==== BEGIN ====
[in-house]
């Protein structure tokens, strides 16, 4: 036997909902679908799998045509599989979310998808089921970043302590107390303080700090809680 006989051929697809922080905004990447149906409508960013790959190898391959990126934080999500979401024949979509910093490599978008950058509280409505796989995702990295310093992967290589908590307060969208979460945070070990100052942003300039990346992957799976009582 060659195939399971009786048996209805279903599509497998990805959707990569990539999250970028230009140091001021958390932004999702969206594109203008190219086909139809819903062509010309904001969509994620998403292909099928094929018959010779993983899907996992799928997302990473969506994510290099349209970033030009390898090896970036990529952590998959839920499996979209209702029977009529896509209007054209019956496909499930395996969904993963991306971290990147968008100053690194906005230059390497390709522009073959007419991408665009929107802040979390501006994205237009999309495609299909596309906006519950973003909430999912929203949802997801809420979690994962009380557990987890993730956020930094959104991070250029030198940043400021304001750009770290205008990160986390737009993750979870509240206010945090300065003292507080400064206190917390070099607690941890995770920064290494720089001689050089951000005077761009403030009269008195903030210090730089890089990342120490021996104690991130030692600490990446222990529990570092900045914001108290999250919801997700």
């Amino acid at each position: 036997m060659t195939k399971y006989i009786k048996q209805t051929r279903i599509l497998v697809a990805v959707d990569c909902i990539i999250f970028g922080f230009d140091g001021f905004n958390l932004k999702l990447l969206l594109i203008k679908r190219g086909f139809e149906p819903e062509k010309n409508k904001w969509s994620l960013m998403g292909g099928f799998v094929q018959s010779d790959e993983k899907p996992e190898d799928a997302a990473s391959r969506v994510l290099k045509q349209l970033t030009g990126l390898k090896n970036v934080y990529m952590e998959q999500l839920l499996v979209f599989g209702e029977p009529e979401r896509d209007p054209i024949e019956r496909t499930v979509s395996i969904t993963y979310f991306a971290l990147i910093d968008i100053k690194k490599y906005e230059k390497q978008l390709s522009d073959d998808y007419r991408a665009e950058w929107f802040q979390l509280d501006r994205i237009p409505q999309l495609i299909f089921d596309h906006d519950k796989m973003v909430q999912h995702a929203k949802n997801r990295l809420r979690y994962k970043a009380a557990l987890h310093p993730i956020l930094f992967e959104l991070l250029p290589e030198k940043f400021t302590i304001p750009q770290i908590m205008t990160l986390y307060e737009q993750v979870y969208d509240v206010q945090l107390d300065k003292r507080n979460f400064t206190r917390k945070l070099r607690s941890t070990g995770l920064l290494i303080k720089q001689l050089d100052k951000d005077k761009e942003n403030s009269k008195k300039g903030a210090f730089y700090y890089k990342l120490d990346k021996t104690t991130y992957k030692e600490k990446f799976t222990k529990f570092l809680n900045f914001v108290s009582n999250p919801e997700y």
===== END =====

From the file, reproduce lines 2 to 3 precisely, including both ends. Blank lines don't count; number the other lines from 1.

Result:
């Protein structure tokens, strides 16, 4: 036997909902679908799998045509599989979310998808089921970043302590107390303080700090809680 006989051929697809922080905004990447149906409508960013790959190898391959990126934080999500979401024949979509910093490599978008950058509280409505796989995702990295310093992967290589908590307060969208979460945070070990100052942003300039990346992957799976009582 060659195939399971009786048996209805279903599509497998990805959707990569990539999250970028230009140091001021958390932004999702969206594109203008190219086909139809819903062509010309904001969509994620998403292909099928094929018959010779993983899907996992799928997302990473969506994510290099349209970033030009390898090896970036990529952590998959839920499996979209209702029977009529896509209007054209019956496909499930395996969904993963991306971290990147968008100053690194906005230059390497390709522009073959007419991408665009929107802040979390501006994205237009999309495609299909596309906006519950973003909430999912929203949802997801809420979690994962009380557990987890993730956020930094959104991070250029030198940043400021304001750009770290205008990160986390737009993750979870509240206010945090300065003292507080400064206190917390070099607690941890995770920064290494720089001689050089951000005077761009403030009269008195903030210090730089890089990342120490021996104690991130030692600490990446222990529990570092900045914001108290999250919801997700």
């Amino acid at each position: 036997m060659t195939k399971y006989i009786k048996q209805t051929r279903i599509l497998v697809a990805v959707d990569c909902i990539i999250f970028g922080f230009d140091g001021f905004n958390l932004k999702l990447l969206l594109i203008k679908r190219g086909f139809e149906p819903e062509k010309n409508k904001w969509s994620l960013m998403g292909g099928f799998v094929q018959s010779d790959e993983k899907p996992e190898d799928a997302a990473s391959r969506v994510l290099k045509q349209l970033t030009g990126l390898k090896n970036v934080y990529m952590e998959q999500l839920l499996v979209f599989g209702e029977p009529e979401r896509d209007p054209i024949e019956r496909t499930v979509s395996i969904t993963y979310f991306a971290l990147i910093d968008i100053k690194k490599y906005e230059k390497q978008l390709s522009d073959d998808y007419r991408a665009e950058w929107f802040q979390l509280d501006r994205i237009p409505q999309l495609i299909f089921d596309h906006d519950k796989m973003v909430q999912h995702a929203k949802n997801r990295l809420r979690y994962k970043a009380a557990l987890h310093p993730i956020l930094f992967e959104l991070l250029p290589e030198k940043f400021t302590i304001p750009q770290i908590m205008t990160l986390y307060e737009q993750v979870y969208d509240v206010q945090l107390d300065k003292r507080n979460f400064t206190r917390k945070l070099r607690s941890t070990g995770l920064l290494i303080k720089q001689l050089d100052k951000d005077k761009e942003n403030s009269k008195k300039g903030a210090f730089y700090y890089k990342l120490d990346k021996t104690t991130y992957k030692e600490k990446f799976t222990k529990f570092l809680n900045f914001v108290s009582n999250p919801e997700y």